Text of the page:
Short overview of the reception system

Bulgaria

Country Report: Short overview of the reception system Last updated: 21/04/21

Author

Bulgarian Helsinki Committee Visit Website

Access to reception: The national asylum agency SAR is the authority responsible for the reception of asylum seekers.[1] Their access to reception is guaranteed under the law, though not from the application’s submission, but from the moment of their registration as asylum applicants by the SAR.[2] The right to accommodation applies to asylum seekers subject to Dublin, accelerated and general procedures.[3] Asylum seekers who submitted a subsequent application, and which were admitted to the determination procedure, are stripped from access to reception centres, food, accommodation and social support unless they are considered to be vulnerable.[4]

Reception centres: SAR operates two types of collective reception facilities – transit centers and reception-and-registration centers.[5] Both types can be used for registration, accommodation, medical examination and implementation of asylum procedure. They can also both operate as open or closed type centers. Originally, the transit centers were designed to operate in border areas and to accommodate only the asylum seekers subject to the accelerated procedure, while the reception-and-registration centers had to accommodate those who have been admitted to a general procedure.[6] This difference was gradually erased with series of amendments from 2002 to 2015. Moreover, safe zones for unaccompanied children were recently opened, first in mid-2019, and then in early-2020.[7] They are located in the reception-and-registration centre (RRC) in Sofia at the Voenna Rampa and Ovcha Kupel shelters, where children were provided round-the-clock care and support tailored to their specific and individual needs. The safe-zones are operated by the International Organisation for Migration (IOM) – Bulgaria and funded by the EC’s financial instruments. Accommodation outside the reception centers in individual dwellings is permitted, but accessible only to asylum seekers who can financially afford to meet their rent/utilities costs and under the condition to have alleviated their right to receive any other material or social support during the procedure.[8]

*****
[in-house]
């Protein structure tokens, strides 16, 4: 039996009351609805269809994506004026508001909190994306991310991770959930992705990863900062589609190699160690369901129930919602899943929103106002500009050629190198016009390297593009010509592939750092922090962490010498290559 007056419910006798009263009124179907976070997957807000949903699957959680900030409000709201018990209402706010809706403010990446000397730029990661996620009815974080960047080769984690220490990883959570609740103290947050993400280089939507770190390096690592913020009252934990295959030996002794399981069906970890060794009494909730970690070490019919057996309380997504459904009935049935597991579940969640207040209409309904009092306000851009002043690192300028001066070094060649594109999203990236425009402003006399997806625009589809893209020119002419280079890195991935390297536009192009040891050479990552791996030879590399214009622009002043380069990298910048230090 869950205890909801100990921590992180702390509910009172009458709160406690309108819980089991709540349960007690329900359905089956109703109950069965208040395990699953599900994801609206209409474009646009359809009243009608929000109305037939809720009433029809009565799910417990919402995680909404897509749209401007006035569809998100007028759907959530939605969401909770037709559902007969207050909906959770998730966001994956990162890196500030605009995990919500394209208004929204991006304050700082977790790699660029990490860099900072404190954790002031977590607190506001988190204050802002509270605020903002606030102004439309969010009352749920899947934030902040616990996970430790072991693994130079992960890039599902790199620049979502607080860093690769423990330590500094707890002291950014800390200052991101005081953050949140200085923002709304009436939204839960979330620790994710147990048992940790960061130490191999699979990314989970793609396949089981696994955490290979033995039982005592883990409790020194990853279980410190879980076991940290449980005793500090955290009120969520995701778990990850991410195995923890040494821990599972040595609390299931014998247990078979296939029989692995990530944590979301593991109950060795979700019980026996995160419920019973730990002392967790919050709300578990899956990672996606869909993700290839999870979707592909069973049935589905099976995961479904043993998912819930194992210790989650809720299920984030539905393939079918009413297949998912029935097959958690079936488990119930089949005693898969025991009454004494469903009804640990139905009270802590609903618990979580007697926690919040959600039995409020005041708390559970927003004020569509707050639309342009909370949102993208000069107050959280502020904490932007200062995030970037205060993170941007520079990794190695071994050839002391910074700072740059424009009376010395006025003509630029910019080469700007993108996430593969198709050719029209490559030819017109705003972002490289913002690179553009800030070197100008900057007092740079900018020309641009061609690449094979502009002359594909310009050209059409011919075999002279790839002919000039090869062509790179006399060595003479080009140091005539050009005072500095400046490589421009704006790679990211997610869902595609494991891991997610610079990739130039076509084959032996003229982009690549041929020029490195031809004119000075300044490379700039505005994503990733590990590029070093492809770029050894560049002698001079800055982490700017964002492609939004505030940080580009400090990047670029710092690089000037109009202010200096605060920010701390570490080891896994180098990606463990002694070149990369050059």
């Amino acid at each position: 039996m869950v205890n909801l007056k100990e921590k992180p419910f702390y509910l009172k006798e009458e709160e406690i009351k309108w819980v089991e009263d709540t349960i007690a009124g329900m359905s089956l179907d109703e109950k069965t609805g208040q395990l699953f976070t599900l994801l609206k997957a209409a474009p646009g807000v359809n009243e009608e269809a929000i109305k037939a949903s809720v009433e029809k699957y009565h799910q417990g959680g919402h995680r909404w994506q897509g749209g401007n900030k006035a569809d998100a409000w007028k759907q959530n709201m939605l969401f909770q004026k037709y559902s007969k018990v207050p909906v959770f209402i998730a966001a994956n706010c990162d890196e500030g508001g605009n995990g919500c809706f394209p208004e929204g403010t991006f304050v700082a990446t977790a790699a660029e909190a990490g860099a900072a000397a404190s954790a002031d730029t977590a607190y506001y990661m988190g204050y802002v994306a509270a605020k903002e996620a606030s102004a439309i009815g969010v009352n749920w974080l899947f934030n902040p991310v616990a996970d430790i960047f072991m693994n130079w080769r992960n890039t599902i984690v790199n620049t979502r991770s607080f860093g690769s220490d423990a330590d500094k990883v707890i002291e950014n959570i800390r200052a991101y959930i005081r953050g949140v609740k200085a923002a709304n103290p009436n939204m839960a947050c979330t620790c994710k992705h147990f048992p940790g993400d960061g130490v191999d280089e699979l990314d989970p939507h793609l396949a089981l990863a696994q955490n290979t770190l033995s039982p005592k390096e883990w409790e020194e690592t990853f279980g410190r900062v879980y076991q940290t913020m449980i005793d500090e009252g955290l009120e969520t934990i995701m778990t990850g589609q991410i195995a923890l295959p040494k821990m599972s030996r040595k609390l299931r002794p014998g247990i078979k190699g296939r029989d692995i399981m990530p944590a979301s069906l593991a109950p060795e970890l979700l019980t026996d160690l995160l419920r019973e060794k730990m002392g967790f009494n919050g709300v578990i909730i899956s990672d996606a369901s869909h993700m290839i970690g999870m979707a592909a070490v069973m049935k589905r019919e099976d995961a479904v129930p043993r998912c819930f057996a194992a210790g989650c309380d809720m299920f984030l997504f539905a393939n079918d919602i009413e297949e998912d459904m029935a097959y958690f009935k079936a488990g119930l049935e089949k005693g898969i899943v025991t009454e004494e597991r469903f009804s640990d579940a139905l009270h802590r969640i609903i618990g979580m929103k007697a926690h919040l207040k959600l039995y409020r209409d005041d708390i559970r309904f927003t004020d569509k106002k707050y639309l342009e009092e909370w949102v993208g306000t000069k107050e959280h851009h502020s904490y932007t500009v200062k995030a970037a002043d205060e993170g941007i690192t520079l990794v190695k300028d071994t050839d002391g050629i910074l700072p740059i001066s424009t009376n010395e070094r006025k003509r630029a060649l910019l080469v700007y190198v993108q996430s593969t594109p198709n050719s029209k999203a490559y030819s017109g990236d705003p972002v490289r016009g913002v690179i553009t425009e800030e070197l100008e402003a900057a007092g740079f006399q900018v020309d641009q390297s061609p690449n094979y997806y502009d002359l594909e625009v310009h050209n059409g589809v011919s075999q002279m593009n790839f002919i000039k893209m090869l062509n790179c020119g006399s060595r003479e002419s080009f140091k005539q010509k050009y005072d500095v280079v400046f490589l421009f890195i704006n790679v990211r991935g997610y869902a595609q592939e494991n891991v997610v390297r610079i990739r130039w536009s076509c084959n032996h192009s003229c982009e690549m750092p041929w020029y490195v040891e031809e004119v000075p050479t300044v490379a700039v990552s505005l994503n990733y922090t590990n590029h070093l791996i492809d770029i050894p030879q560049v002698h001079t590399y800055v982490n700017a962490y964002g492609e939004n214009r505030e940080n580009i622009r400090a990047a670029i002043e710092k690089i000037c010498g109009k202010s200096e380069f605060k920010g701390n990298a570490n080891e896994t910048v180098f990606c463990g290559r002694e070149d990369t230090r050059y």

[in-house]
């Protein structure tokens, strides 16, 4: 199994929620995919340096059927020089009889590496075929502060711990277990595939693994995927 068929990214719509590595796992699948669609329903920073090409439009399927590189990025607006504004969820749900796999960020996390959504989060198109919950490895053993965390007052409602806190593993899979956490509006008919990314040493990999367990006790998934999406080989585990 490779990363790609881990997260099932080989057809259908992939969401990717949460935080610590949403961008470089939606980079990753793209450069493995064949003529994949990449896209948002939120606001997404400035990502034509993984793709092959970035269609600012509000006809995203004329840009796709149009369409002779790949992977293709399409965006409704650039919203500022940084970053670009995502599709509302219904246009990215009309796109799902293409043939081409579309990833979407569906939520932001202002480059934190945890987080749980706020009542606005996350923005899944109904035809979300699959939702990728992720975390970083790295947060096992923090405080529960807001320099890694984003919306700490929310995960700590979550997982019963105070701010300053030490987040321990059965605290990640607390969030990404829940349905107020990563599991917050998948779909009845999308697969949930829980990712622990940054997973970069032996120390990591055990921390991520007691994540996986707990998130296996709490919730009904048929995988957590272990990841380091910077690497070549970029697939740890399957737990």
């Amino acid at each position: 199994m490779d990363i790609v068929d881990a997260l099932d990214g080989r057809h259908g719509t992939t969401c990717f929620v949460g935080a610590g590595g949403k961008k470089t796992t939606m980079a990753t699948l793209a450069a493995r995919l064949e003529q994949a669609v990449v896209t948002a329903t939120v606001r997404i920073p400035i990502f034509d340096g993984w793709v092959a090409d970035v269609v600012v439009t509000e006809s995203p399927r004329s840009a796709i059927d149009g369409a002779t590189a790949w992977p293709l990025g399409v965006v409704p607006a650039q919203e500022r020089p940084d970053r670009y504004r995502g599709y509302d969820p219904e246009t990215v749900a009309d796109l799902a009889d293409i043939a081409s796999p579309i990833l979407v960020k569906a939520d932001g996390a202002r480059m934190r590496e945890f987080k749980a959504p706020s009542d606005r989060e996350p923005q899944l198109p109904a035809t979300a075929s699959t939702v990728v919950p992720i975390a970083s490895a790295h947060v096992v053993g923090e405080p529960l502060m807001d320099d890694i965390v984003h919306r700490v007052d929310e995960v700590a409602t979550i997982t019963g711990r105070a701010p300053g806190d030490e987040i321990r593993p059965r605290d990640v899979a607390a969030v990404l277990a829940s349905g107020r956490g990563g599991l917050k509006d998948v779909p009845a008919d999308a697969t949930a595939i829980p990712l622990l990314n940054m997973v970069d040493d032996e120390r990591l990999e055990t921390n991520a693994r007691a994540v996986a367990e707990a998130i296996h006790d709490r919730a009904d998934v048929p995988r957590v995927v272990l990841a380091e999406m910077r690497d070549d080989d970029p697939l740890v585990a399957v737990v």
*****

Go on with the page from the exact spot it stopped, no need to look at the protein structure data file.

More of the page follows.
In 2018 the UN Human Right Committee raised concerns relating the identified need to further improve conditions for persons seeking international protection by ensuring that reception centres provide basic services, protecting asylum seekers and migrants from attacks and abuse, and by ensuring adequate access to social, psychological, rehabilitation and health-care services and benefits in practice.[9]

 

 

[1] Article 47(2) in conjunction with Article 48(1)(11) LAR.

[2]   Article 68(1)(1) LAR.

[3]  Article 29(2) LAR.

[4]  Article 29(7) LAR.

[5]  Article 47(2) LAR.

[6]Law on Asylum and Refugee, as adopted St.G. №54 from 31 May 2002.

[7] IOM, ‘Official opening of the first Safety Zone for unaccompanied asylum-seeking children in Bulgaria’, 29 May 2019, available at: https://bit.ly/2RnAG7N.

[8]  Article 29(9) LAR.

[9] Human Right Committee, Concluding observations on the fourth periodic report of Bulgaria, CCPR/C/BGR/CO/4, 15 November 2018, available at: https://bit.ly/39rxz7T.

Table of contents

  • Statistics
  • Overview of the legal framework
  • Overview of the of the main changes since the previous report update
  • Asylum Procedure
  • Reception Conditions
  • Detention of Asylum Seekers
  • Content of International Protection
  • ANNEX – Transposition of the CEAS in national legislation